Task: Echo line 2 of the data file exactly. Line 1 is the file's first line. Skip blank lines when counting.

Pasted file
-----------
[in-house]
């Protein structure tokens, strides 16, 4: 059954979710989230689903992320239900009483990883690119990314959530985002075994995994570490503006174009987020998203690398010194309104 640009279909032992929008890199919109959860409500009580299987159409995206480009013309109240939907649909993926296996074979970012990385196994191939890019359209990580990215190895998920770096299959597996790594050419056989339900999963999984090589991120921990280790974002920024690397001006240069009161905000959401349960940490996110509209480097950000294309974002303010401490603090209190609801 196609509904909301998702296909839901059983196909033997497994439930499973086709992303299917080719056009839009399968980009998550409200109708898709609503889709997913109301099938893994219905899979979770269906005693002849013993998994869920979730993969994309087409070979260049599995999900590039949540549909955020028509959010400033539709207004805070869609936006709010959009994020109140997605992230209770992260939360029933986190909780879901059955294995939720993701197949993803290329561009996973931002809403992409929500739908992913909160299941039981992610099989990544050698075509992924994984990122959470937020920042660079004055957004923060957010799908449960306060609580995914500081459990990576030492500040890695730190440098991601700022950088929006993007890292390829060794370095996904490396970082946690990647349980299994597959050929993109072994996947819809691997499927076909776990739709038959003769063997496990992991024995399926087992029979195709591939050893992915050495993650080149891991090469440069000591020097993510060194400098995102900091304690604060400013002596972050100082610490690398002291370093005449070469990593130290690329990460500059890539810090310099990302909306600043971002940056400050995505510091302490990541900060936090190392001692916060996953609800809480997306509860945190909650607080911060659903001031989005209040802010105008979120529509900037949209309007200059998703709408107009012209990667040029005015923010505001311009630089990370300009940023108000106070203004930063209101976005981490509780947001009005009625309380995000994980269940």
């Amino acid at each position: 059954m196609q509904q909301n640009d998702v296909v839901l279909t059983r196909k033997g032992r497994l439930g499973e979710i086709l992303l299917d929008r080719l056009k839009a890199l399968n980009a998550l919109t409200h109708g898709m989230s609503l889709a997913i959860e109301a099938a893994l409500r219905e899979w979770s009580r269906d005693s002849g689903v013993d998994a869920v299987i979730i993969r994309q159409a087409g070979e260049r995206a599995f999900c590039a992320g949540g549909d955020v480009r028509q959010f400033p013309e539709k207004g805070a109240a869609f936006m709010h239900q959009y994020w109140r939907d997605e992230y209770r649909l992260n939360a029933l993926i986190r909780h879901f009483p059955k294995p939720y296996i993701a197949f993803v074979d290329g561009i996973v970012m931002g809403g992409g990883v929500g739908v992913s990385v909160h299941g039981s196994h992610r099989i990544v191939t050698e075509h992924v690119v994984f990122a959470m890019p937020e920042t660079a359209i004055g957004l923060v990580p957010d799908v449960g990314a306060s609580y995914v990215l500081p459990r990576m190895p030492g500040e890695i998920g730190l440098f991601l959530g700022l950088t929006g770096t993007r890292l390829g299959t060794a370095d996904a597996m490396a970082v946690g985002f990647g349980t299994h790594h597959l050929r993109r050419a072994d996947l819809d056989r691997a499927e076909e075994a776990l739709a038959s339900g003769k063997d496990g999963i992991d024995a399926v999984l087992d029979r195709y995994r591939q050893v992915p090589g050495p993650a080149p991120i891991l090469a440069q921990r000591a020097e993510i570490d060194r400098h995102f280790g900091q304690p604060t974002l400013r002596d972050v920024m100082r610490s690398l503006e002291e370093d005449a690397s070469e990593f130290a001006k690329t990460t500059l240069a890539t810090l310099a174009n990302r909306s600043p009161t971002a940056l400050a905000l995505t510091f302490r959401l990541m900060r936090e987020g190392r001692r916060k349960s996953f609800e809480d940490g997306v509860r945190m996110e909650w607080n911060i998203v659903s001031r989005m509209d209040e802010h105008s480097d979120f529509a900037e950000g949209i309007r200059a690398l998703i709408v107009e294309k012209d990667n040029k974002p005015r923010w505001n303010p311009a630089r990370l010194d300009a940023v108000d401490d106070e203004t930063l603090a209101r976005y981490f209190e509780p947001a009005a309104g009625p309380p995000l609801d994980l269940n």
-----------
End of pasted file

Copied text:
């Protein structure tokens, strides 16, 4: 059954979710989230689903992320239900009483990883690119990314959530985002075994995994570490503006174009987020998203690398010194309104 640009279909032992929008890199919109959860409500009580299987159409995206480009013309109240939907649909993926296996074979970012990385196994191939890019359209990580990215190895998920770096299959597996790594050419056989339900999963999984090589991120921990280790974002920024690397001006240069009161905000959401349960940490996110509209480097950000294309974002303010401490603090209190609801 196609509904909301998702296909839901059983196909033997497994439930499973086709992303299917080719056009839009399968980009998550409200109708898709609503889709997913109301099938893994219905899979979770269906005693002849013993998994869920979730993969994309087409070979260049599995999900590039949540549909955020028509959010400033539709207004805070869609936006709010959009994020109140997605992230209770992260939360029933986190909780879901059955294995939720993701197949993803290329561009996973931002809403992409929500739908992913909160299941039981992610099989990544050698075509992924994984990122959470937020920042660079004055957004923060957010799908449960306060609580995914500081459990990576030492500040890695730190440098991601700022950088929006993007890292390829060794370095996904490396970082946690990647349980299994597959050929993109072994996947819809691997499927076909776990739709038959003769063997496990992991024995399926087992029979195709591939050893992915050495993650080149891991090469440069000591020097993510060194400098995102900091304690604060400013002596972050100082610490690398002291370093005449070469990593130290690329990460500059890539810090310099990302909306600043971002940056400050995505510091302490990541900060936090190392001692916060996953609800809480997306509860945190909650607080911060659903001031989005209040802010105008979120529509900037949209309007200059998703709408107009012209990667040029005015923010505001311009630089990370300009940023108000106070203004930063209101976005981490509780947001009005009625309380995000994980269940």